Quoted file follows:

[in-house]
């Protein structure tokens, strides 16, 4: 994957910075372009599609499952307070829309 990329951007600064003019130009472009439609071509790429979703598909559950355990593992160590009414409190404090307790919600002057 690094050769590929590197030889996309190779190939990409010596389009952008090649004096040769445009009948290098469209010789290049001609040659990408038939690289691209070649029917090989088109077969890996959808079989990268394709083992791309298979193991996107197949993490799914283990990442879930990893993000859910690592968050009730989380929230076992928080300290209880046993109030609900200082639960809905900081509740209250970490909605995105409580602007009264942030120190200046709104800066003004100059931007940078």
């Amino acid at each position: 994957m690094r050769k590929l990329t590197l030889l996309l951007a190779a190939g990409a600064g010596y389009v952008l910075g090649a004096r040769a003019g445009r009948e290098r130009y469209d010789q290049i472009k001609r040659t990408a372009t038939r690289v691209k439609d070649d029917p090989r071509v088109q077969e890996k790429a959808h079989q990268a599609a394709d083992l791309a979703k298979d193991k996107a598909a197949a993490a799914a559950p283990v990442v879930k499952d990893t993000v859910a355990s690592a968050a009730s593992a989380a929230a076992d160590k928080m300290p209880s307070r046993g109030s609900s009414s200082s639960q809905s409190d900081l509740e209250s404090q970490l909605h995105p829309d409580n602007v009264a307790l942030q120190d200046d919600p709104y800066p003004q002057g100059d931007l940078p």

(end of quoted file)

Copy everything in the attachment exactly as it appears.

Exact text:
[in-house]
């Protein structure tokens, strides 16, 4: 994957910075372009599609499952307070829309 990329951007600064003019130009472009439609071509790429979703598909559950355990593992160590009414409190404090307790919600002057 690094050769590929590197030889996309190779190939990409010596389009952008090649004096040769445009009948290098469209010789290049001609040659990408038939690289691209070649029917090989088109077969890996959808079989990268394709083992791309298979193991996107197949993490799914283990990442879930990893993000859910690592968050009730989380929230076992928080300290209880046993109030609900200082639960809905900081509740209250970490909605995105409580602007009264942030120190200046709104800066003004100059931007940078």
């Amino acid at each position: 994957m690094r050769k590929l990329t590197l030889l996309l951007a190779a190939g990409a600064g010596y389009v952008l910075g090649a004096r040769a003019g445009r009948e290098r130009y469209d010789q290049i472009k001609r040659t990408a372009t038939r690289v691209k439609d070649d029917p090989r071509v088109q077969e890996k790429a959808h079989q990268a599609a394709d083992l791309a979703k298979d193991k996107a598909a197949a993490a799914a559950p283990v990442v879930k499952d990893t993000v859910a355990s690592a968050a009730s593992a989380a929230a076992d160590k928080m300290p209880s307070r046993g109030s609900s009414s200082s639960q809905s409190d900081l509740e209250s404090q970490l909605h995105p829309d409580n602007v009264a307790l942030q120190d200046d919600p709104y800066p003004q002057g100059d931007l940078p």